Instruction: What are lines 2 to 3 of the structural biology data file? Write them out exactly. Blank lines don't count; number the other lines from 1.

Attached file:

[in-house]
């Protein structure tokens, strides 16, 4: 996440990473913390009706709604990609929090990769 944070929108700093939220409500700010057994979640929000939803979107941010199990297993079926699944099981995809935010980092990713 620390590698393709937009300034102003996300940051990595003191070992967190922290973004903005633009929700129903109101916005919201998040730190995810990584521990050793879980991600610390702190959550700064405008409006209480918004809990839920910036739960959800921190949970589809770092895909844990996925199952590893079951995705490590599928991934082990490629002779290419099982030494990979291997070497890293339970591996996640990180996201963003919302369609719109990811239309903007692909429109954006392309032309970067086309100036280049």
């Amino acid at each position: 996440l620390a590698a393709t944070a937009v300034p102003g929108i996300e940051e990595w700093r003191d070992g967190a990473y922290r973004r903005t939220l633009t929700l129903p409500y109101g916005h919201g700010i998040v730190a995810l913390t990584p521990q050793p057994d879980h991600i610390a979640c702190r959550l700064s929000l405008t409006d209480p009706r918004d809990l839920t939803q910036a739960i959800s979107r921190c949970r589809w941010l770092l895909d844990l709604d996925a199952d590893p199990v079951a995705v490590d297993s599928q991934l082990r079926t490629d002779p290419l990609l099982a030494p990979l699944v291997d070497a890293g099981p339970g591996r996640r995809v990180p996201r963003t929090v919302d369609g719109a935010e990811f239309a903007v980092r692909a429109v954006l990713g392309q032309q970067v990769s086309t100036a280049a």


């Protein structure tokens, strides 16, 4: 996440990473913390009706709604990609929090990769 944070929108700093939220409500700010057994979640929000939803979107941010199990297993079926699944099981995809935010980092990713 620390590698393709937009300034102003996300940051990595003191070992967190922290973004903005633009929700129903109101916005919201998040730190995810990584521990050793879980991600610390702190959550700064405008409006209480918004809990839920910036739960959800921190949970589809770092895909844990996925199952590893079951995705490590599928991934082990490629002779290419099982030494990979291997070497890293339970591996996640990180996201963003919302369609719109990811239309903007692909429109954006392309032309970067086309100036280049």
């Amino acid at each position: 996440l620390a590698a393709t944070a937009v300034p102003g929108i996300e940051e990595w700093r003191d070992g967190a990473y922290r973004r903005t939220l633009t929700l129903p409500y109101g916005h919201g700010i998040v730190a995810l913390t990584p521990q050793p057994d879980h991600i610390a979640c702190r959550l700064s929000l405008t409006d209480p009706r918004d809990l839920t939803q910036a739960i959800s979107r921190c949970r589809w941010l770092l895909d844990l709604d996925a199952d590893p199990v079951a995705v490590d297993s599928q991934l082990r079926t490629d002779p290419l990609l099982a030494p990979l699944v291997d070497a890293g099981p339970g591996r996640r995809v990180p996201r963003t929090v919302d369609g719109a935010e990811f239309a903007v980092r692909a429109v954006l990713g392309q032309q970067v990769s086309t100036a280049a």